For me, York really was the only place to do a history degree. I mean, you can’t fail to be inspired with such wonderful surroundings really can you? From the outset, I knew that my degree would be a stepping stone towards completing my Common Practitioners Examination (CPE) and Legal Practitioner’s Course (LPC) with a view to a career as a solicitor.
I was housed in the infamous Wentworth College’s ‘Wenty C Block’ (since demolished on health and safety grounds, as I understand it). The collegiate system was fantastic allowing you to make friends in college but also on your degree courses who may hail from other, more exalted colleges (such as James College where they were rumored to have en suite bathrooms and butlers).
At the time I was at York, the legendary Peter Lee was Provost (I am still in contact with him) and his May Day parties were a rite of passage never to be missed. Lecturers-wise Jim Sharpe stands out; his enthusiasm for witchcraft in early modern England was both inspiring and slightly worrying but made for a great course. My supervisor was Joanna De Groot who (if I recall correctly) specialised in Women’s History and was less than impressed when I decided to do my dissertation on WW1 tanks….
I was involved in loads of societies (even joining the jiu jitsu club in Freshers Week) and was always helping with Raising And Giving (RAG) activities such as bungee jumping, parachuting, abseiling and drinking in the Charles. I also did a lot with the mighty University Radio York (URY). URY was made up of a great bunch of people many of whom have ended up high in the media industry. During my time URY ended up sponsoring a Buccaneer Strike Aircraft at Elvington because of me – but only because Nouse sponsored a tank! URY in those days still used records and cut news bulletins together with magnetic tape and a razor blade and used cartridges. We got minidiscs though when I was there so I suppose that was the start of the digital age.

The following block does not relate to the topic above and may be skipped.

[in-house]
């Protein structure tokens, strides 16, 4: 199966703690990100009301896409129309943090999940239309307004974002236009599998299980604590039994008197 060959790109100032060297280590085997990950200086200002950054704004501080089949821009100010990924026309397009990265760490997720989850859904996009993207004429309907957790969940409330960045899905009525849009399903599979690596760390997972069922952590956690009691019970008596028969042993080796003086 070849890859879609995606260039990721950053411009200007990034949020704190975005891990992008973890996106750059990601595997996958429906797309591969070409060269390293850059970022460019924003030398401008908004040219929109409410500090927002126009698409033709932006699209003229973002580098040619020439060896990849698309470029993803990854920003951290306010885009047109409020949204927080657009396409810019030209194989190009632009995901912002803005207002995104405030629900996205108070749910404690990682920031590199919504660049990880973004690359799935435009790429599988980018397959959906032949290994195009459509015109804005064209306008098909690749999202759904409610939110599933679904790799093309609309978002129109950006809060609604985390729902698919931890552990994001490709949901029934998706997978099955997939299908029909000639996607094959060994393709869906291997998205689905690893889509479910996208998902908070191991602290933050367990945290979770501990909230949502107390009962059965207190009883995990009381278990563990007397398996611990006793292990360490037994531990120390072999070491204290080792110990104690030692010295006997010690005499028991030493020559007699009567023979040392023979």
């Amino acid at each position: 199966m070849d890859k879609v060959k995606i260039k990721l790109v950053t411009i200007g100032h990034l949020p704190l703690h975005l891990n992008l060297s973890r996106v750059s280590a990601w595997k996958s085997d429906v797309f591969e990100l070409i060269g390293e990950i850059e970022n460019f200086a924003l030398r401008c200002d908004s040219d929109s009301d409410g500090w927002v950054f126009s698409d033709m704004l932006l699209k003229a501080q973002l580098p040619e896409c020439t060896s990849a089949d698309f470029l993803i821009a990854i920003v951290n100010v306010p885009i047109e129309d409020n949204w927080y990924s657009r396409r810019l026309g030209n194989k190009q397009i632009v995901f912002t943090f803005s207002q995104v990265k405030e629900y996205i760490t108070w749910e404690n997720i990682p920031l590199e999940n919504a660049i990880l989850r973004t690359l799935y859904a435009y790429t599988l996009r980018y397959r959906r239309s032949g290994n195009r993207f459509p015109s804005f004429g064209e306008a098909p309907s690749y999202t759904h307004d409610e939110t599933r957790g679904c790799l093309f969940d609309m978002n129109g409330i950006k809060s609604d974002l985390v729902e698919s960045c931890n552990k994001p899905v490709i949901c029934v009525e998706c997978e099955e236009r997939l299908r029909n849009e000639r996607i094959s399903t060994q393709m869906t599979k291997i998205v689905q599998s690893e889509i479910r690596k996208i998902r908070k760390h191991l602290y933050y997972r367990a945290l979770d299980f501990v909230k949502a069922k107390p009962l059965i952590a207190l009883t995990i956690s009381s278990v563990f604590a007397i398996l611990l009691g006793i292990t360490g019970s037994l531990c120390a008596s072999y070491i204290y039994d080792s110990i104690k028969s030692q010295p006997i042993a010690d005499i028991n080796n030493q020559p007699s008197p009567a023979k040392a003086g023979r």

After graduation and two years at the College of Law, York, I secured a training contract in Wellingborough in Northamptonshire. I qualified in 2003 and have been working in the town ever since. I am certain that the ground work for my career was laid at York – skills researching, preparing and presenting, together with those interpersonal skills so important in dealing with clients.
I currently work for Cartwright King Solicitors, the country’s largest criminal defence firm. I suppose I could have gone the ‘corporate’ route and gained a Porsche, but instead I went with real job satisfaction and a Ford Focus Estate. I firmly believe that everyone is equal before the law and that everyone has a right to fair, impartial legal advice and good, honest representation in the courts. That’s what the firm stands for and why I work here.
Criminal law allows you to meet a huge cross-section of society including those who have been dealt a harsh hand in life, from people shoplifting to survive to those involved in more serious offences such as murder. As a duty solicitor I am often on 24-hour call to the police station – you never know what or who to expect – the variation really appeals to me as much as the people I deal with.
Criminal legal aid is under huge threat from the Government. Right to free representation for the most vulnerable is a cornerstone of our democracy and bit by bit it is being eroded. Prosecutions always hit the headlines but who ever considers the defence? You won’t until it’s you or someone you care about who needs a defence advocate.
As for my love of history? Well it’s not been forgotten. I set up Sywell Aviation Museum in Northamptonshire with some friends soon after I left York and its been running since 2001. It has won awards, which we are very proud of and has expanded to twice its original size. I’ve taken about 12,000 kids around the museum and hope to inspire them to consider aviation as a career. I also help run a biannual airshow in aid of the local air ambulance. I am restoring a WW2 aircraft in my spare time and, when not hooning around in my 1945 Willys Jeep, I also fly an old aircraft (badly).
So as I close and realise that I’m old; it has been 20 years since my studies began. I have a lot to thank the University of York for; it made me who I am and helped me start a career.